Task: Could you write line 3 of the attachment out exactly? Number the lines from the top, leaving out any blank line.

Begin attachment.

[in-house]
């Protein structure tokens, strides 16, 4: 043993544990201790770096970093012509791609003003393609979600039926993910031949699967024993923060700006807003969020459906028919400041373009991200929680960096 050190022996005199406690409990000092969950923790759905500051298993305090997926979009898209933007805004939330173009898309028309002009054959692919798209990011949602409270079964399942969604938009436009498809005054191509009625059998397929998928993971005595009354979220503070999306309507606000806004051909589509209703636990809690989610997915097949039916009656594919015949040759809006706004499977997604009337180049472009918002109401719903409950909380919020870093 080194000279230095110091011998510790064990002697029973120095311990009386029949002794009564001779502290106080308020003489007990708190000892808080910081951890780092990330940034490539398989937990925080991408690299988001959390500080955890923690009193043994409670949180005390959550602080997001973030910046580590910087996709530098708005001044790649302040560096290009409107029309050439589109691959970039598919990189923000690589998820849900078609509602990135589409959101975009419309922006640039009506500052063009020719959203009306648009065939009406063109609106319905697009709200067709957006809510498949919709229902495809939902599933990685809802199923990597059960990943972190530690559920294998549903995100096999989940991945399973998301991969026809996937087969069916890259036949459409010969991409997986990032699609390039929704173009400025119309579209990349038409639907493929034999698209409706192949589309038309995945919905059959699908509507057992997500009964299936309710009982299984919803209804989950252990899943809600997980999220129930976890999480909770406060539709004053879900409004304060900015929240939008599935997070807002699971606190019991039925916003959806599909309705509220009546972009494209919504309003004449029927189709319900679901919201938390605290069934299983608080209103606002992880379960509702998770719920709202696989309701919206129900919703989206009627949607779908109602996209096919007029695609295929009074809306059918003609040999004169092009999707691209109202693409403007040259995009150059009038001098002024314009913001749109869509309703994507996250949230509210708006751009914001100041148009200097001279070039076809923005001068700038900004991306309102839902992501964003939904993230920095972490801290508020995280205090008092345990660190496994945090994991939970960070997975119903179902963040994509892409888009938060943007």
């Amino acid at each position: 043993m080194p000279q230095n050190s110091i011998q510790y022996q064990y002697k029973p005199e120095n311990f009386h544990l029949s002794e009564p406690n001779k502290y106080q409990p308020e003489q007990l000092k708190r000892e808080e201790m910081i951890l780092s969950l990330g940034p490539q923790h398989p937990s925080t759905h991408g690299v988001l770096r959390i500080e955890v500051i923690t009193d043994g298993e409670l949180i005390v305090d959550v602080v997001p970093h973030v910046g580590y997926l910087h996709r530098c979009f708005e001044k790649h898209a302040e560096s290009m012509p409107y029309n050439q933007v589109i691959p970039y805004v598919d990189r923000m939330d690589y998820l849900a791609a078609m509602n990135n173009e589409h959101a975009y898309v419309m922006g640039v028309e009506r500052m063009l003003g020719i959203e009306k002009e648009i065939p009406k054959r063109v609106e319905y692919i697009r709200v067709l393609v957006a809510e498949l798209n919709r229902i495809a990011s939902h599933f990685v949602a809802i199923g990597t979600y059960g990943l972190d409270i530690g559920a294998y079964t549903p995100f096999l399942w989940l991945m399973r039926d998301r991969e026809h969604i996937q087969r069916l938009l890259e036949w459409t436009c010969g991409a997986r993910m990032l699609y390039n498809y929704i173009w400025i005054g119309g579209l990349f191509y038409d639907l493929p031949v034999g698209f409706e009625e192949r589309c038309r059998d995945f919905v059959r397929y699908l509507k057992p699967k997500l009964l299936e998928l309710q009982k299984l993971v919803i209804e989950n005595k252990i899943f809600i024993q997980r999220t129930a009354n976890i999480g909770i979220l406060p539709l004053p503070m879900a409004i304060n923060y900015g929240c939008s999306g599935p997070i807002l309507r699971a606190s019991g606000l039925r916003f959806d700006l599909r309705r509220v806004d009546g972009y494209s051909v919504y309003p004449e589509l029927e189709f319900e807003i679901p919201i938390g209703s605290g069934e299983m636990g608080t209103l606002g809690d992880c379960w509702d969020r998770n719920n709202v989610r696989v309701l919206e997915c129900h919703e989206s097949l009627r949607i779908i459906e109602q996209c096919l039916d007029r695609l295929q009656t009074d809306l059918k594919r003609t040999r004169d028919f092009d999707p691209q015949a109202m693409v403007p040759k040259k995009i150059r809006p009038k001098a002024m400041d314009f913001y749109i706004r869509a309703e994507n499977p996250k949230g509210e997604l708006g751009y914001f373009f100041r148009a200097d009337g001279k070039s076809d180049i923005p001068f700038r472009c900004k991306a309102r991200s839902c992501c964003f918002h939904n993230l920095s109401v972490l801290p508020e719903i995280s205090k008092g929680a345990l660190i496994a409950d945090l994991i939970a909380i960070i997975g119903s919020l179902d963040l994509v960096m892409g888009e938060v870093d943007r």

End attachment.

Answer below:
């Amino acid at each position: 043993m080194p000279q230095n050190s110091i011998q510790y022996q064990y002697k029973p005199e120095n311990f009386h544990l029949s002794e009564p406690n001779k502290y106080q409990p308020e003489q007990l000092k708190r000892e808080e201790m910081i951890l780092s969950l990330g940034p490539q923790h398989p937990s925080t759905h991408g690299v988001l770096r959390i500080e955890v500051i923690t009193d043994g298993e409670l949180i005390v305090d959550v602080v997001p970093h973030v910046g580590y997926l910087h996709r530098c979009f708005e001044k790649h898209a302040e560096s290009m012509p409107y029309n050439q933007v589109i691959p970039y805004v598919d990189r923000m939330d690589y998820l849900a791609a078609m509602n990135n173009e589409h959101a975009y898309v419309m922006g640039v028309e009506r500052m063009l003003g020719i959203e009306k002009e648009i065939p009406k054959r063109v609106e319905y692919i697009r709200v067709l393609v957006a809510e498949l798209n919709r229902i495809a990011s939902h599933f990685v949602a809802i199923g990597t979600y059960g990943l972190d409270i530690g559920a294998y079964t549903p995100f096999l399942w989940l991945m399973r039926d998301r991969e026809h969604i996937q087969r069916l938009l890259e036949w459409t436009c010969g991409a997986r993910m990032l699609y390039n498809y929704i173009w400025i005054g119309g579209l990349f191509y038409d639907l493929p031949v034999g698209f409706e009625e192949r589309c038309r059998d995945f919905v059959r397929y699908l509507k057992p699967k997500l009964l299936e998928l309710q009982k299984l993971v919803i209804e989950n005595k252990i899943f809600i024993q997980r999220t129930a009354n976890i999480g909770i979220l406060p539709l004053p503070m879900a409004i304060n923060y900015g929240c939008s999306g599935p997070i807002l309507r699971a606190s019991g606000l039925r916003f959806d700006l599909r309705r509220v806004d009546g972009y494209s051909v919504y309003p004449e589509l029927e189709f319900e807003i679901p919201i938390g209703s605290g069934e299983m636990g608080t209103l606002g809690d992880c379960w509702d969020r998770n719920n709202v989610r696989v309701l919206e997915c129900h919703e989206s097949l009627r949607i779908i459906e109602q996209c096919l039916d007029r695609l295929q009656t009074d809306l059918k594919r003609t040999r004169d028919f092009d999707p691209q015949a109202m693409v403007p040759k040259k995009i150059r809006p009038k001098a002024m400041d314009f913001y749109i706004r869509a309703e994507n499977p996250k949230g509210e997604l708006g751009y914001f373009f100041r148009a200097d009337g001279k070039s076809d180049i923005p001068f700038r472009c900004k991306a309102r991200s839902c992501c964003f918002h939904n993230l920095s109401v972490l801290p508020e719903i995280s205090k008092g929680a345990l660190i496994a409950d945090l994991i939970a909380i960070i997975g119903s919020l179902d963040l994509v960096m892409g888009e938060v870093d943007r």